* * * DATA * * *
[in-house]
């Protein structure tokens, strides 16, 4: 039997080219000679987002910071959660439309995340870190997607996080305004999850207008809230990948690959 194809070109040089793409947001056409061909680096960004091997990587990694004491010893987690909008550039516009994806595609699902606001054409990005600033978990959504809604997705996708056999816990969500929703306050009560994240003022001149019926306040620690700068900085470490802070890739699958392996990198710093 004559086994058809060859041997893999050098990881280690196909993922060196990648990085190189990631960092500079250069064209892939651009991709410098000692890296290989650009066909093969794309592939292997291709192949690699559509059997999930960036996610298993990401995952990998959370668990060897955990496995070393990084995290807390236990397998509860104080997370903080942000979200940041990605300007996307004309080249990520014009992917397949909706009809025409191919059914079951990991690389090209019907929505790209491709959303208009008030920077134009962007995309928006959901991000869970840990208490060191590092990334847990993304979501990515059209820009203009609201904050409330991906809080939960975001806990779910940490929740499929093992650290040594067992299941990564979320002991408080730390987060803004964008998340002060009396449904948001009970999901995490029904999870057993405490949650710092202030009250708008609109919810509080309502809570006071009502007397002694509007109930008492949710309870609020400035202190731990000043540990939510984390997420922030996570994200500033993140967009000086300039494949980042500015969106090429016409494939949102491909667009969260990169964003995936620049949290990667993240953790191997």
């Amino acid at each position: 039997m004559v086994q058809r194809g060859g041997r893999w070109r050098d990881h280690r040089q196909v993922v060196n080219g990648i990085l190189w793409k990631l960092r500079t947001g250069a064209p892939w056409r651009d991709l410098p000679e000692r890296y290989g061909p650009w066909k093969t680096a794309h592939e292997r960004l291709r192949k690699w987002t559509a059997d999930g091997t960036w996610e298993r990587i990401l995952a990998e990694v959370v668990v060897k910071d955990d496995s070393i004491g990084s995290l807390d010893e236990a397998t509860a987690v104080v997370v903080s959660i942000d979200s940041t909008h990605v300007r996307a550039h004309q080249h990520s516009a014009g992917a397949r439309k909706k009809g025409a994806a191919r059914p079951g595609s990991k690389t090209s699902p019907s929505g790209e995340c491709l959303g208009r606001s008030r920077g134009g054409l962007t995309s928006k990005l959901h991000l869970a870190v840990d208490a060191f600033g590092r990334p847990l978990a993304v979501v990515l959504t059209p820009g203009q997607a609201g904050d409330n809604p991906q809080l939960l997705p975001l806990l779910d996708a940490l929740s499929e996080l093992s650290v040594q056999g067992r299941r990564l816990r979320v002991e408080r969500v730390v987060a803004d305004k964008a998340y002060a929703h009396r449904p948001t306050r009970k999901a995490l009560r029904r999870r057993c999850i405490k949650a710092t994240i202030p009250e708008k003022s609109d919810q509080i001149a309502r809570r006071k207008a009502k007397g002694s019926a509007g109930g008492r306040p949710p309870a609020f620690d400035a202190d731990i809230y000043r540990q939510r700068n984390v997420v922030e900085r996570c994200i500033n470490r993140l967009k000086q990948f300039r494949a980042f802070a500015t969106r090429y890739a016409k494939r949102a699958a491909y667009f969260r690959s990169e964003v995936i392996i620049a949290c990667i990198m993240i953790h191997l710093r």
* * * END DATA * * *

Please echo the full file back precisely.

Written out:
[in-house]
């Protein structure tokens, strides 16, 4: 039997080219000679987002910071959660439309995340870190997607996080305004999850207008809230990948690959 194809070109040089793409947001056409061909680096960004091997990587990694004491010893987690909008550039516009994806595609699902606001054409990005600033978990959504809604997705996708056999816990969500929703306050009560994240003022001149019926306040620690700068900085470490802070890739699958392996990198710093 004559086994058809060859041997893999050098990881280690196909993922060196990648990085190189990631960092500079250069064209892939651009991709410098000692890296290989650009066909093969794309592939292997291709192949690699559509059997999930960036996610298993990401995952990998959370668990060897955990496995070393990084995290807390236990397998509860104080997370903080942000979200940041990605300007996307004309080249990520014009992917397949909706009809025409191919059914079951990991690389090209019907929505790209491709959303208009008030920077134009962007995309928006959901991000869970840990208490060191590092990334847990993304979501990515059209820009203009609201904050409330991906809080939960975001806990779910940490929740499929093992650290040594067992299941990564979320002991408080730390987060803004964008998340002060009396449904948001009970999901995490029904999870057993405490949650710092202030009250708008609109919810509080309502809570006071009502007397002694509007109930008492949710309870609020400035202190731990000043540990939510984390997420922030996570994200500033993140967009000086300039494949980042500015969106090429016409494939949102491909667009969260990169964003995936620049949290990667993240953790191997």
């Amino acid at each position: 039997m004559v086994q058809r194809g060859g041997r893999w070109r050098d990881h280690r040089q196909v993922v060196n080219g990648i990085l190189w793409k990631l960092r500079t947001g250069a064209p892939w056409r651009d991709l410098p000679e000692r890296y290989g061909p650009w066909k093969t680096a794309h592939e292997r960004l291709r192949k690699w987002t559509a059997d999930g091997t960036w996610e298993r990587i990401l995952a990998e990694v959370v668990v060897k910071d955990d496995s070393i004491g990084s995290l807390d010893e236990a397998t509860a987690v104080v997370v903080s959660i942000d979200s940041t909008h990605v300007r996307a550039h004309q080249h990520s516009a014009g992917a397949r439309k909706k009809g025409a994806a191919r059914p079951g595609s990991k690389t090209s699902p019907s929505g790209e995340c491709l959303g208009r606001s008030r920077g134009g054409l962007t995309s928006k990005l959901h991000l869970a870190v840990d208490a060191f600033g590092r990334p847990l978990a993304v979501v990515l959504t059209p820009g203009q997607a609201g904050d409330n809604p991906q809080l939960l997705p975001l806990l779910d996708a940490l929740s499929e996080l093992s650290v040594q056999g067992r299941r990564l816990r979320v002991e408080r969500v730390v987060a803004d305004k964008a998340y002060a929703h009396r449904p948001t306050r009970k999901a995490l009560r029904r999870r057993c999850i405490k949650a710092t994240i202030p009250e708008k003022s609109d919810q509080i001149a309502r809570r006071k207008a009502k007397g002694s019926a509007g109930g008492r306040p949710p309870a609020f620690d400035a202190d731990i809230y000043r540990q939510r700068n984390v997420v922030e900085r996570c994200i500033n470490r993140l967009k000086q990948f300039r494949a980042f802070a500015t969106r090429y890739a016409k494939r949102a699958a491909y667009f969260r690959s990169e964003v995936i392996i620049a949290c990667i990198m993240i953790h191997l710093r």